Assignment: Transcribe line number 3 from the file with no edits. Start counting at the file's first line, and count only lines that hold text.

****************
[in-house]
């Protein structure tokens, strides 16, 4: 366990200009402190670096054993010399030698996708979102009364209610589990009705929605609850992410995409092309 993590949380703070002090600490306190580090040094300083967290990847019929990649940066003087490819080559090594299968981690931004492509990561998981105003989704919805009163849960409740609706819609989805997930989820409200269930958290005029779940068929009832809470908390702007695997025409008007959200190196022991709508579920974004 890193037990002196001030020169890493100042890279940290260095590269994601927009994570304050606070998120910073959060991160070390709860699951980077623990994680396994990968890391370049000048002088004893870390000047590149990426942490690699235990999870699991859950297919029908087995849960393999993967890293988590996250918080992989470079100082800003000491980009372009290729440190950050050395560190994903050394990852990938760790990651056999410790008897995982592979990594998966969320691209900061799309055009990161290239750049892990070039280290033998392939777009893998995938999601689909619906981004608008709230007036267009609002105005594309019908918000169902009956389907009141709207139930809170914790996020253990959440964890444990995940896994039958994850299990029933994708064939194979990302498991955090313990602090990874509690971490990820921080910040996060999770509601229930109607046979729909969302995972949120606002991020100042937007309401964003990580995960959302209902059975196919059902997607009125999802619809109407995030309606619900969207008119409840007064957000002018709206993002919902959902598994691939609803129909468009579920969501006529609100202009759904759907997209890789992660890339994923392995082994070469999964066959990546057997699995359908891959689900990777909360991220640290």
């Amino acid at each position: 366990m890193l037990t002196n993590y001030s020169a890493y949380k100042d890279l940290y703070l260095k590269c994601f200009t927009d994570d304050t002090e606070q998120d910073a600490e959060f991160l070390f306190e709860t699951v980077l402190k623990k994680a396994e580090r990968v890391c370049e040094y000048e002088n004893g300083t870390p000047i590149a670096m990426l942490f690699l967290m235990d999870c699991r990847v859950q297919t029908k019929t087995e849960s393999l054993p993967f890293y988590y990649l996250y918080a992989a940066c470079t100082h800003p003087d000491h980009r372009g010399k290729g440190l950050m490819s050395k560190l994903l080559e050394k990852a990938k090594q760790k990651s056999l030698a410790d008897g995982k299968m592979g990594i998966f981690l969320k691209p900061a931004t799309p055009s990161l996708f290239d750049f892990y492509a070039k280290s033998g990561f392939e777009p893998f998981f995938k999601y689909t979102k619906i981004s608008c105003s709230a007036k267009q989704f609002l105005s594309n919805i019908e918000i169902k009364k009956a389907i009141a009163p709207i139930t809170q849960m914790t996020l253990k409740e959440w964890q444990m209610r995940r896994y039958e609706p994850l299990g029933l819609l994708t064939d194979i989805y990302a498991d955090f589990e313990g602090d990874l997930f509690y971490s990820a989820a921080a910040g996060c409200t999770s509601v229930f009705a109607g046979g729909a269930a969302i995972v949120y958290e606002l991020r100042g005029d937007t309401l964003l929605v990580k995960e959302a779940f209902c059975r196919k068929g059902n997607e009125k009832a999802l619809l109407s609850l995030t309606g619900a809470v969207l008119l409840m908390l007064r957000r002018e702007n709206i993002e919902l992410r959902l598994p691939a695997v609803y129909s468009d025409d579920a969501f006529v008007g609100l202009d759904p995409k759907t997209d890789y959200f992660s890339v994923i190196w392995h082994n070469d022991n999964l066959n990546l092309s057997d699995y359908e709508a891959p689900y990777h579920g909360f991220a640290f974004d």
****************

């Amino acid at each position: 366990m890193l037990t002196n993590y001030s020169a890493y949380k100042d890279l940290y703070l260095k590269c994601f200009t927009d994570d304050t002090e606070q998120d910073a600490e959060f991160l070390f306190e709860t699951v980077l402190k623990k994680a396994e580090r990968v890391c370049e040094y000048e002088n004893g300083t870390p000047i590149a670096m990426l942490f690699l967290m235990d999870c699991r990847v859950q297919t029908k019929t087995e849960s393999l054993p993967f890293y988590y990649l996250y918080a992989a940066c470079t100082h800003p003087d000491h980009r372009g010399k290729g440190l950050m490819s050395k560190l994903l080559e050394k990852a990938k090594q760790k990651s056999l030698a410790d008897g995982k299968m592979g990594i998966f981690l969320k691209p900061a931004t799309p055009s990161l996708f290239d750049f892990y492509a070039k280290s033998g990561f392939e777009p893998f998981f995938k999601y689909t979102k619906i981004s608008c105003s709230a007036k267009q989704f609002l105005s594309n919805i019908e918000i169902k009364k009956a389907i009141a009163p709207i139930t809170q849960m914790t996020l253990k409740e959440w964890q444990m209610r995940r896994y039958e609706p994850l299990g029933l819609l994708t064939d194979i989805y990302a498991d955090f589990e313990g602090d990874l997930f509690y971490s990820a989820a921080a910040g996060c409200t999770s509601v229930f009705a109607g046979g729909a269930a969302i995972v949120y958290e606002l991020r100042g005029d937007t309401l964003l929605v990580k995960e959302a779940f209902c059975r196919k068929g059902n997607e009125k009832a999802l619809l109407s609850l995030t309606g619900a809470v969207l008119l409840m908390l007064r957000r002018e702007n709206i993002e919902l992410r959902l598994p691939a695997v609803y129909s468009d025409d579920a969501f006529v008007g609100l202009d759904p995409k759907t997209d890789y959200f992660s890339v994923i190196w392995h082994n070469d022991n999964l066959n990546l092309s057997d699995y359908e709508a891959p689900y990777h579920g909360f991220a640290f974004d």